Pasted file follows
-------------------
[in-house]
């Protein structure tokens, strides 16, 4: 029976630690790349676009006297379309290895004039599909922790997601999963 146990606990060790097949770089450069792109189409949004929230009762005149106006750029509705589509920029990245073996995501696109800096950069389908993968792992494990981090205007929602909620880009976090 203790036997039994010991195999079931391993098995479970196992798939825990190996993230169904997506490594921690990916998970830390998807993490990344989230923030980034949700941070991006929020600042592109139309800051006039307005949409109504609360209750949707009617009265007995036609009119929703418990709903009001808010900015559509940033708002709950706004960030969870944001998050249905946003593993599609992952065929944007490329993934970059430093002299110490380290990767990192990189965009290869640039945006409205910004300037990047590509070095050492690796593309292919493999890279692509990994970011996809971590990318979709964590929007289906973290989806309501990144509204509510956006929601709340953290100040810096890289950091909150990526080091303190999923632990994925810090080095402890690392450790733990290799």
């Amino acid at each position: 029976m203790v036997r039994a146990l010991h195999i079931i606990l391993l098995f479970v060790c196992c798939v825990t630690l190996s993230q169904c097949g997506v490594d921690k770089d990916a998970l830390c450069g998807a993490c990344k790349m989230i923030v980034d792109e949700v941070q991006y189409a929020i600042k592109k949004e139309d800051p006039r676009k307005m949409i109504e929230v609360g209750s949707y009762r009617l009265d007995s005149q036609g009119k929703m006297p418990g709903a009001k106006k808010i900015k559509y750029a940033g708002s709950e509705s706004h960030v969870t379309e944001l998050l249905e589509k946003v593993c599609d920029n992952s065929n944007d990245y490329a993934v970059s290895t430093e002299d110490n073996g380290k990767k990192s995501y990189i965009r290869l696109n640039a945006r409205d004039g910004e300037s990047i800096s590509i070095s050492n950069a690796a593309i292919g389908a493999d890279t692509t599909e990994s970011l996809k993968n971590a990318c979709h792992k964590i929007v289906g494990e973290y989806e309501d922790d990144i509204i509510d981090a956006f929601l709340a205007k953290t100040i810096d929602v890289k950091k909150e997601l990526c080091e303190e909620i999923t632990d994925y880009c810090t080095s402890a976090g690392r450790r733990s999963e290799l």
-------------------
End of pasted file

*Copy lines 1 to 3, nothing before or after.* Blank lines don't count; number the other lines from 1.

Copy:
[in-house]
């Protein structure tokens, strides 16, 4: 029976630690790349676009006297379309290895004039599909922790997601999963 146990606990060790097949770089450069792109189409949004929230009762005149106006750029509705589509920029990245073996995501696109800096950069389908993968792992494990981090205007929602909620880009976090 203790036997039994010991195999079931391993098995479970196992798939825990190996993230169904997506490594921690990916998970830390998807993490990344989230923030980034949700941070991006929020600042592109139309800051006039307005949409109504609360209750949707009617009265007995036609009119929703418990709903009001808010900015559509940033708002709950706004960030969870944001998050249905946003593993599609992952065929944007490329993934970059430093002299110490380290990767990192990189965009290869640039945006409205910004300037990047590509070095050492690796593309292919493999890279692509990994970011996809971590990318979709964590929007289906973290989806309501990144509204509510956006929601709340953290100040810096890289950091909150990526080091303190999923632990994925810090080095402890690392450790733990290799």
């Amino acid at each position: 029976m203790v036997r039994a146990l010991h195999i079931i606990l391993l098995f479970v060790c196992c798939v825990t630690l190996s993230q169904c097949g997506v490594d921690k770089d990916a998970l830390c450069g998807a993490c990344k790349m989230i923030v980034d792109e949700v941070q991006y189409a929020i600042k592109k949004e139309d800051p006039r676009k307005m949409i109504e929230v609360g209750s949707y009762r009617l009265d007995s005149q036609g009119k929703m006297p418990g709903a009001k106006k808010i900015k559509y750029a940033g708002s709950e509705s706004h960030v969870t379309e944001l998050l249905e589509k946003v593993c599609d920029n992952s065929n944007d990245y490329a993934v970059s290895t430093e002299d110490n073996g380290k990767k990192s995501y990189i965009r290869l696109n640039a945006r409205d004039g910004e300037s990047i800096s590509i070095s050492n950069a690796a593309i292919g389908a493999d890279t692509t599909e990994s970011l996809k993968n971590a990318c979709h792992k964590i929007v289906g494990e973290y989806e309501d922790d990144i509204i509510d981090a956006f929601l709340a205007k953290t100040i810096d929602v890289k950091k909150e997601l990526c080091e303190e909620i999923t632990d994925y880009c810090t080095s402890a976090g690392r450790r733990s999963e290799l």